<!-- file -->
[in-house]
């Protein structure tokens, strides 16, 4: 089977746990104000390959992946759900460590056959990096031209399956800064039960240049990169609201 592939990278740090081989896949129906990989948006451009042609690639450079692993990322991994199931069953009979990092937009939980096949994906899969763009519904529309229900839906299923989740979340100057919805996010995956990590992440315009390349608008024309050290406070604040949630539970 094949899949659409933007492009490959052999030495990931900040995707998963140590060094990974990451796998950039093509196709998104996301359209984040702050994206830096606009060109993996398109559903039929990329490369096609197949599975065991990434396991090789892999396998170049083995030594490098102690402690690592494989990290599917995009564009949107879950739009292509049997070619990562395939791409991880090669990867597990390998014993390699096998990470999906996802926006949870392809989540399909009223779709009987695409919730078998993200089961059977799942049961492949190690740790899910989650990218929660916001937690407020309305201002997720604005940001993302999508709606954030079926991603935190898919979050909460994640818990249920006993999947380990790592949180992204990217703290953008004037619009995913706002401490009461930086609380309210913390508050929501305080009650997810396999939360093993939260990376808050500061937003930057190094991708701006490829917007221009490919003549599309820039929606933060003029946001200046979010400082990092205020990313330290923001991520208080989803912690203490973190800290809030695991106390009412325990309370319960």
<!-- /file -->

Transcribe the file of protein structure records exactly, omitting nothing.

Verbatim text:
[in-house]
């Protein structure tokens, strides 16, 4: 089977746990104000390959992946759900460590056959990096031209399956800064039960240049990169609201 592939990278740090081989896949129906990989948006451009042609690639450079692993990322991994199931069953009979990092937009939980096949994906899969763009519904529309229900839906299923989740979340100057919805996010995956990590992440315009390349608008024309050290406070604040949630539970 094949899949659409933007492009490959052999030495990931900040995707998963140590060094990974990451796998950039093509196709998104996301359209984040702050994206830096606009060109993996398109559903039929990329490369096609197949599975065991990434396991090789892999396998170049083995030594490098102690402690690592494989990290599917995009564009949107879950739009292509049997070619990562395939791409991880090669990867597990390998014993390699096998990470999906996802926006949870392809989540399909009223779709009987695409919730078998993200089961059977799942049961492949190690740790899910989650990218929660916001937690407020309305201002997720604005940001993302999508709606954030079926991603935190898919979050909460994640818990249920006993999947380990790592949180992204990217703290953008004037619009995913706002401490009461930086609380309210913390508050929501305080009650997810396999939360093993939260990376808050500061937003930057190094991708701006490829917007221009490919003549599309820039929606933060003029946001200046979010400082990092205020990313330290923001991520208080989803912690203490973190800290809030695991106390009412325990309370319960």